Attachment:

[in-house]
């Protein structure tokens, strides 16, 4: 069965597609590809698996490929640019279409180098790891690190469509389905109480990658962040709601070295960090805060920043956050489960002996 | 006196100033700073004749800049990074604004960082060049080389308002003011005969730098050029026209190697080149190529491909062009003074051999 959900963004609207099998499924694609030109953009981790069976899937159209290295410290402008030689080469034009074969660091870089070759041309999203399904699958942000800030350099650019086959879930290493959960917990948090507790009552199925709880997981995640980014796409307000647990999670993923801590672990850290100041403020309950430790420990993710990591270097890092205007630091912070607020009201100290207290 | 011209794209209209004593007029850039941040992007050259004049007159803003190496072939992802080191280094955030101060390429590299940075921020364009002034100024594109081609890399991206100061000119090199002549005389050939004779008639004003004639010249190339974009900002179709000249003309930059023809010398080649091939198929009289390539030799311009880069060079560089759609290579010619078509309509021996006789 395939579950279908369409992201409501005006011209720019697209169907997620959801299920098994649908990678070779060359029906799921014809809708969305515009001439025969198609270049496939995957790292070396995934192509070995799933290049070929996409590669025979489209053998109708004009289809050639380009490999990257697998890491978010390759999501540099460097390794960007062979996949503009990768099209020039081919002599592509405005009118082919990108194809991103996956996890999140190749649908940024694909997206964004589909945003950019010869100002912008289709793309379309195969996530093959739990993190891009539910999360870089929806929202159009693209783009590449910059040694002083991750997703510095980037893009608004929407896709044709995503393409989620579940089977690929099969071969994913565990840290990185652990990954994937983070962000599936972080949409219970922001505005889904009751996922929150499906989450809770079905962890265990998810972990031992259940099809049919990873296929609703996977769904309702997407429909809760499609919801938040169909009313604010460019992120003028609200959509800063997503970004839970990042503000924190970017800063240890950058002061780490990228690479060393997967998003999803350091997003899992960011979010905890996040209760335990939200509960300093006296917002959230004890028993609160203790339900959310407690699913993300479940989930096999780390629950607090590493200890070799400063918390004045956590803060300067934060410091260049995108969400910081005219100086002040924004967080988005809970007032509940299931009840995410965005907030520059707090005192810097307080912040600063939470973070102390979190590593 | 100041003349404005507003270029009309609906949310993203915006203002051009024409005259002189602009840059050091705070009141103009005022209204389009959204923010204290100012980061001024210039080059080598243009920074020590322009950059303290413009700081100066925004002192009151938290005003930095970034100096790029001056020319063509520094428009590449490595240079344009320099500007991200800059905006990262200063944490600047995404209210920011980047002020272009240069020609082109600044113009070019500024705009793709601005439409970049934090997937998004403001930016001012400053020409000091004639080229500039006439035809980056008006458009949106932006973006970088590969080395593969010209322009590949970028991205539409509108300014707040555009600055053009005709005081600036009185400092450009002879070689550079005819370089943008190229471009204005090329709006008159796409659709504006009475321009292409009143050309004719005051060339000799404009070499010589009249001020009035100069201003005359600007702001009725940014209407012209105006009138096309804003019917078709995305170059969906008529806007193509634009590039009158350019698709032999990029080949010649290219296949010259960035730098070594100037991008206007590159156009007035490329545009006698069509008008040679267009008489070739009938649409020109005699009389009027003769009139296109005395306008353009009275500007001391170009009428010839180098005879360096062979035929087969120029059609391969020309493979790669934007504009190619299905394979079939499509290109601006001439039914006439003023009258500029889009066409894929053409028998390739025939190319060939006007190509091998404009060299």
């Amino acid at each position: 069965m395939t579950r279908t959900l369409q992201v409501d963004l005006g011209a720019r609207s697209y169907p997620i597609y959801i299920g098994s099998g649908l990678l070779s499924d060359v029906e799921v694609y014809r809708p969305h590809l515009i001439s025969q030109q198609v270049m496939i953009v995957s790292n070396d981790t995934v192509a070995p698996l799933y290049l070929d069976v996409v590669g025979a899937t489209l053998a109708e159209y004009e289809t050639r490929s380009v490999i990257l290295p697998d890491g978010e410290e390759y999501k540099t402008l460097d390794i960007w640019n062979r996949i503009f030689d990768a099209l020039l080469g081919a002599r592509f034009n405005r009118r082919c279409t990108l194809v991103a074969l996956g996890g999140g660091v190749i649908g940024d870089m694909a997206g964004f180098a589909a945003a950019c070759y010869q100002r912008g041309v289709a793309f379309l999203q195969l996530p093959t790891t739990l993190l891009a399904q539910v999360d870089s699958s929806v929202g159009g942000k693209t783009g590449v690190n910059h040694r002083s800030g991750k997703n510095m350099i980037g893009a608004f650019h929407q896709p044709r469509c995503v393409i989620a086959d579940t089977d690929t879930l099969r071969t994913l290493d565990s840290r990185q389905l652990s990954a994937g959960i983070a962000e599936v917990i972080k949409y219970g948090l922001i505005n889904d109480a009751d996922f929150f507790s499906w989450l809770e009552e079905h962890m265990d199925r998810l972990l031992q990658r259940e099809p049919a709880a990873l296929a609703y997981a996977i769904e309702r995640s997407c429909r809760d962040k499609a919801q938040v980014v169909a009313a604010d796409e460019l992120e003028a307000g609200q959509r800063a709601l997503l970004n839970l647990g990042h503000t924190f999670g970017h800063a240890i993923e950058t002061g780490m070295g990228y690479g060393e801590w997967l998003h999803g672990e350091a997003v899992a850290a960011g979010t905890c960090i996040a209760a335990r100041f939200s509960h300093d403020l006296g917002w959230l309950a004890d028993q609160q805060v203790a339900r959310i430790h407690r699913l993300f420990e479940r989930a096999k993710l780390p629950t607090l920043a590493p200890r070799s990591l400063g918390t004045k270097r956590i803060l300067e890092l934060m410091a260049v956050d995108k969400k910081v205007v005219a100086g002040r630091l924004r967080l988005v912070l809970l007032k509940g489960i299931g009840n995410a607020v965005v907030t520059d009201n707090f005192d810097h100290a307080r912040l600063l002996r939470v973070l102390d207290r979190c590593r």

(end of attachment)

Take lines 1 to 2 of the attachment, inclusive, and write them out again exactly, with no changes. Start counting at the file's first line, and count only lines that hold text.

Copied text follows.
[in-house]
């Protein structure tokens, strides 16, 4: 069965597609590809698996490929640019279409180098790891690190469509389905109480990658962040709601070295960090805060920043956050489960002996 | 006196100033700073004749800049990074604004960082060049080389308002003011005969730098050029026209190697080149190529491909062009003074051999 959900963004609207099998499924694609030109953009981790069976899937159209290295410290402008030689080469034009074969660091870089070759041309999203399904699958942000800030350099650019086959879930290493959960917990948090507790009552199925709880997981995640980014796409307000647990999670993923801590672990850290100041403020309950430790420990993710990591270097890092205007630091912070607020009201100290207290 | 011209794209209209004593007029850039941040992007050259004049007159803003190496072939992802080191280094955030101060390429590299940075921020364009002034100024594109081609890399991206100061000119090199002549005389050939004779008639004003004639010249190339974009900002179709000249003309930059023809010398080649091939198929009289390539030799311009880069060079560089759609290579010619078509309509021996006789 395939579950279908369409992201409501005006011209720019697209169907997620959801299920098994649908990678070779060359029906799921014809809708969305515009001439025969198609270049496939995957790292070396995934192509070995799933290049070929996409590669025979489209053998109708004009289809050639380009490999990257697998890491978010390759999501540099460097390794960007062979996949503009990768099209020039081919002599592509405005009118082919990108194809991103996956996890999140190749649908940024694909997206964004589909945003950019010869100002912008289709793309379309195969996530093959739990993190891009539910999360870089929806929202159009693209783009590449910059040694002083991750997703510095980037893009608004929407896709044709995503393409989620579940089977690929099969071969994913565990840290990185652990990954994937983070962000599936972080949409219970922001505005889904009751996922929150499906989450809770079905962890265990998810972990031992259940099809049919990873296929609703996977769904309702997407429909809760499609919801938040169909009313604010460019992120003028609200959509800063997503970004839970990042503000924190970017800063240890950058002061780490990228690479060393997967998003999803350091997003899992960011979010905890996040209760335990939200509960300093006296917002959230004890028993609160203790339900959310407690699913993300479940989930096999780390629950607090590493200890070799400063918390004045956590803060300067934060410091260049995108969400910081005219100086002040924004967080988005809970007032509940299931009840995410965005907030520059707090005192810097307080912040600063939470973070102390979190590593 | 100041003349404005507003270029009309609906949310993203915006203002051009024409005259002189602009840059050091705070009141103009005022209204389009959204923010204290100012980061001024210039080059080598243009920074020590322009950059303290413009700081100066925004002192009151938290005003930095970034100096790029001056020319063509520094428009590449490595240079344009320099500007991200800059905006990262200063944490600047995404209210920011980047002020272009240069020609082109600044113009070019500024705009793709601005439409970049934090997937998004403001930016001012400053020409000091004639080229500039006439035809980056008006458009949106932006973006970088590969080395593969010209322009590949970028991205539409509108300014707040555009600055053009005709005081600036009185400092450009002879070689550079005819370089943008190229471009204005090329709006008159796409659709504006009475321009292409009143050309004719005051060339000799404009070499010589009249001020009035100069201003005359600007702001009725940014209407012209105006009138096309804003019917078709995305170059969906008529806007193509634009590039009158350019698709032999990029080949010649290219296949010259960035730098070594100037991008206007590159156009007035490329545009006698069509008008040679267009008489070739009938649409020109005699009389009027003769009139296109005395306008353009009275500007001391170009009428010839180098005879360096062979035929087969120029059609391969020309493979790669934007504009190619299905394979079939499509290109601006001439039914006439003023009258500029889009066409894929053409028998390739025939190319060939006007190509091998404009060299």